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Predicting the future is oftentimes a foolhardy thing to do.

Predictions are perhaps most rampant in the marketing realm because we (the marketers) like to assume some level of certainty — even if we are just hypothesizing. It’s become an annual ritual for a majority of marketing teams to come up with a round-up of things that are going to die in the coming year.

In defense of all marketers, I think it’s a good thing for us to try and get a feel of which way the wind is blowing. The world of marketing runs on experimentation and continued elimination of processes that become invalid after a certain period of time. Therefore, the marketing community is often very quick to jump to conclusions even when our judgement seem sloppy and exaggerated.

As a faithful member of the tribe, I have my own strong opinions about the future of marketing. Now I am no Nostradamus or a marketing seer in any way (at least not yet). And expecting things to happen within 2020 would be short-sighted because trends don’t change by the calendar dates. Therefore, I try not to be prescriptive and myopic about my forecasts. My predictions are largely based on the current marketing norms that are indicative of certain trends and also certain aspects that are timeless. Therefore, I have tried to zoom out and envision these marketing trends to gradually take place over the next 10 years.

With that said, let’s take a closer look at my crystal ball for the future revelations. Abracadabra…!

  • UH

    Umme Hani

    about 2 months ago #

    Great build-up and loved the way you threw light on what is most definitely happening in the blog city of the marketing land, Yaageshwaran. Great Insights and delivery of promises made in the build-up. I was very intrigued by the section, "The future is probably no marketing". The fact that advertisements and pitching and the salesperson have increasingly become the least appealing aspects of a customer journey, stands very close to how I experience the customer journey as an interested party in purchasing a product. You do speak about the change and talk about what to be and what not to be as a marketer.
    Can you please give a distinct example and explain this phenomenon to me, "marketing is going to be highly inbound and commoditized in a self-service manner"? What do you think this specifically entails? "prospects complete 57% of their buyers' journey on their own before even getting in touch with a company’s sales team" What about this? How? Is it only limited to B2B? Or has it bled to B2C as well? I want to know if unconsciously I am following this. Looking forward to your response. Thank you.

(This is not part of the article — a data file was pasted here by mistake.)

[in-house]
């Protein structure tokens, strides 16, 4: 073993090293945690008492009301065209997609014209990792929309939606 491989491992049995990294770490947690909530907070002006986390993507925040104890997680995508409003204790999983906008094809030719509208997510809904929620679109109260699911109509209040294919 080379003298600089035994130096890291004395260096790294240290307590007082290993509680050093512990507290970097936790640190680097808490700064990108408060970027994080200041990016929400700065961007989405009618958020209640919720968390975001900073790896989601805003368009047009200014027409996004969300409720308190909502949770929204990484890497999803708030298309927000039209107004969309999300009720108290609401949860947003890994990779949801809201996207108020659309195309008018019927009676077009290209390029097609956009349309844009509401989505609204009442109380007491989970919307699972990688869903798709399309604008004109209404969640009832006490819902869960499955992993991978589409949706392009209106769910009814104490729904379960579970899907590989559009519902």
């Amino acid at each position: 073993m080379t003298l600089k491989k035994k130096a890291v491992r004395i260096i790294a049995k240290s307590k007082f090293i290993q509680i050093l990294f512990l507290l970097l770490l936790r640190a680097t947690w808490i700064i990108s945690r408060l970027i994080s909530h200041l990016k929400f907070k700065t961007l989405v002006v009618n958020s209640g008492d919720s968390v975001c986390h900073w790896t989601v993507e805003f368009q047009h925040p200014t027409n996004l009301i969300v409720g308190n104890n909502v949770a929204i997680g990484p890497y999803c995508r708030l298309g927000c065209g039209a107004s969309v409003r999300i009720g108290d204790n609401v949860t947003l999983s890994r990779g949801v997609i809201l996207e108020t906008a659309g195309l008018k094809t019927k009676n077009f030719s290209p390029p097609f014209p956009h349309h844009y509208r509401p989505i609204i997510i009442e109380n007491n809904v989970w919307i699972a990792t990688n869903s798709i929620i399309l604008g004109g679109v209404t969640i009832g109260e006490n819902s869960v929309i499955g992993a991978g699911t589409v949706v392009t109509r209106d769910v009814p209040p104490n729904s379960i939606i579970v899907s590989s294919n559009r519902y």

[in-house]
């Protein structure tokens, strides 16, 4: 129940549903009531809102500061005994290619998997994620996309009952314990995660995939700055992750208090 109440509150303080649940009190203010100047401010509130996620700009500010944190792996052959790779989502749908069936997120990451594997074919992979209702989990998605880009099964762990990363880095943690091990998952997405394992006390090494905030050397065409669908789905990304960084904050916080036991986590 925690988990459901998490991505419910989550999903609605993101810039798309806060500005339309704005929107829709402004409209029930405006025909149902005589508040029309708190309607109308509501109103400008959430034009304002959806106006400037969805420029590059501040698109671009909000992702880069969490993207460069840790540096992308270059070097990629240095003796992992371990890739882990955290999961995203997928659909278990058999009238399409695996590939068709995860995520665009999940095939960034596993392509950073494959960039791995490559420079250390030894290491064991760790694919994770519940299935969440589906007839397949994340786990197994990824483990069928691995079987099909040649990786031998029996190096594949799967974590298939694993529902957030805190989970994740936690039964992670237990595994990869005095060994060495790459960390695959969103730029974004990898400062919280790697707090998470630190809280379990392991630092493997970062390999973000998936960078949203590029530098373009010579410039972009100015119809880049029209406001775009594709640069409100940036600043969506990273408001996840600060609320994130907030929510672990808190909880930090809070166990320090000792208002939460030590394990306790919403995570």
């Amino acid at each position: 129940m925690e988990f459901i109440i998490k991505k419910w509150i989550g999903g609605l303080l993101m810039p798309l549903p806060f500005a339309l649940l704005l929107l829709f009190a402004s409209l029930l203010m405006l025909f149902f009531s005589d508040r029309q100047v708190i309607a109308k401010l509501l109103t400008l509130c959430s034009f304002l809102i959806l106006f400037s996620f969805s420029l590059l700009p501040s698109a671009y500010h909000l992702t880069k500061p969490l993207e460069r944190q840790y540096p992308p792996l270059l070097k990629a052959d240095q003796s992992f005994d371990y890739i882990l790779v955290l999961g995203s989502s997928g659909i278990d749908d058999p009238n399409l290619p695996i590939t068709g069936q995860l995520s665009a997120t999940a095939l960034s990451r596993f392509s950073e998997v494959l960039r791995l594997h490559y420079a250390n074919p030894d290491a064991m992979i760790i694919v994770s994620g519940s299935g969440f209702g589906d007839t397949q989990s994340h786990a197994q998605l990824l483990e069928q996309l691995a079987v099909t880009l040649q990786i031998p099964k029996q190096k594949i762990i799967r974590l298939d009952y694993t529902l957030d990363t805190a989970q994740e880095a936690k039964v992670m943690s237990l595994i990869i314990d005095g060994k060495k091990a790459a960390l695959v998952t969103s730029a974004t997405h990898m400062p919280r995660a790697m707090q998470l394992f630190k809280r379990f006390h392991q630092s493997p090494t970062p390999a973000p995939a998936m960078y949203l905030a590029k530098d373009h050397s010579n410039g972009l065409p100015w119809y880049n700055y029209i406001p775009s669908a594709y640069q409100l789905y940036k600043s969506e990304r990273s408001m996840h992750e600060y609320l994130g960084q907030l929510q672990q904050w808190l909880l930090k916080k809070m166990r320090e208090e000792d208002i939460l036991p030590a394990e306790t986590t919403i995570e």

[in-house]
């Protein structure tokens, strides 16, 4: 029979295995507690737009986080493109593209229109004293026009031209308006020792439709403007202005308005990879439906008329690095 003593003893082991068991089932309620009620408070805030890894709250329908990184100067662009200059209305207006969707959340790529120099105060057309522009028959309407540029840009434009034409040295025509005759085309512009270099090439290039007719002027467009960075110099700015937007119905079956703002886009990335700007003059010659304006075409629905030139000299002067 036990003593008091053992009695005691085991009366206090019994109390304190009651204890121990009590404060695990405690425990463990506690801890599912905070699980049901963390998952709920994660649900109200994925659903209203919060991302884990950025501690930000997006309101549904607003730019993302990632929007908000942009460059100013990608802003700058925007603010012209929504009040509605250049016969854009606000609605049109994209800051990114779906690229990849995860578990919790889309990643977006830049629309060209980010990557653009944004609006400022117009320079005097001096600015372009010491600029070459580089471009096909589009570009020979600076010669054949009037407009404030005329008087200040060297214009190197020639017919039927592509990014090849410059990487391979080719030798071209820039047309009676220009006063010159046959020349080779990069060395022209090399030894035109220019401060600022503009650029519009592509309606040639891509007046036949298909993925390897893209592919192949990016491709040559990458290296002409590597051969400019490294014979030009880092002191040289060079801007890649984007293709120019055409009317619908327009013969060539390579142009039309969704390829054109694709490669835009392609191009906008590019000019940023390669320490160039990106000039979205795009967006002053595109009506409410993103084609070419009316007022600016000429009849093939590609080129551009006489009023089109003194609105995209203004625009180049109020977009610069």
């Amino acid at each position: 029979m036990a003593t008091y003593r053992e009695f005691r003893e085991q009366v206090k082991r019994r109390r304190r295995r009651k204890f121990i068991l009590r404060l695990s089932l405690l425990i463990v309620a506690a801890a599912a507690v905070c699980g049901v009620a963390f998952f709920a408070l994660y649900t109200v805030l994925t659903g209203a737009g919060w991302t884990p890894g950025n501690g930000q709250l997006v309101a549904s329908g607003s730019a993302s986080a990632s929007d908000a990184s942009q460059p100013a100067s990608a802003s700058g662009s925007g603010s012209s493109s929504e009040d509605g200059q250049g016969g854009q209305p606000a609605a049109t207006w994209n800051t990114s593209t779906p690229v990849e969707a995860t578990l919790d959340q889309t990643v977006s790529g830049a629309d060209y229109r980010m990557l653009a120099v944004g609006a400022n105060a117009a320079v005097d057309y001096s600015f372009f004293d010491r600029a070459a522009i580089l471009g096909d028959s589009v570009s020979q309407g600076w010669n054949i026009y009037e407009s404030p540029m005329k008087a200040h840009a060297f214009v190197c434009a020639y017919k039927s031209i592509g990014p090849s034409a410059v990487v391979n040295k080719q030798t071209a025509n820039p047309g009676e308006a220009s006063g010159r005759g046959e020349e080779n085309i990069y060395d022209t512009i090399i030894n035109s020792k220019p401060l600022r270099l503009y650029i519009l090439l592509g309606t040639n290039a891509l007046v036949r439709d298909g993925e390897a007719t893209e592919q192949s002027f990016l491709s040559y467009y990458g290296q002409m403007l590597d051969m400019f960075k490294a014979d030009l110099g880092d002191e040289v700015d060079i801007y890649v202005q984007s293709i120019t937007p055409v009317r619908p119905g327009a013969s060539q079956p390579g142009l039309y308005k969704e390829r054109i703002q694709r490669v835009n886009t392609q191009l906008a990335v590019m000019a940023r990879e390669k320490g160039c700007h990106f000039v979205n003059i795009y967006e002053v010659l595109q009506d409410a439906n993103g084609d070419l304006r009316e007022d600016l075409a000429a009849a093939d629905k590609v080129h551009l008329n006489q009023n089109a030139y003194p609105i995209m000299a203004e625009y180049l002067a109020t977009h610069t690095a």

• YG

      Yaagneshwaran Ganesh

      about 2 months ago #

      Thanks for the feedback, Umme. What we mean with commoditizing in a self-service manner is - customers will seek what they want and reach out to companies more than the companies having to reach out to create opportunities with a prospect. A good example could be - if you know you want a chatbot for your website you yourself will have a list of chatbot products that you would want to trial out and explore a fit. Yes, this is true for both B2B and B2C. In B2C, imagine your process of buying something on Amazon. Our blog is more inclined to B2B, so we talk the B2B language in most cases. But the lines between B2B and B2C are almost disappearing.

      • UH

        Umme Hani

        about 2 months ago #

        Oh yeah, I get it now. I did not think of it in terms of how we do it already. Seeking out Amazon and purchasing a product or comparing the cost and offers on various marketplaces without an advertisement prompting us to do so. Thank you for laying it out so clearly for me to see.

  • BM

    brill mindz

    about 2 months ago #

    nice information about the future of marketing.

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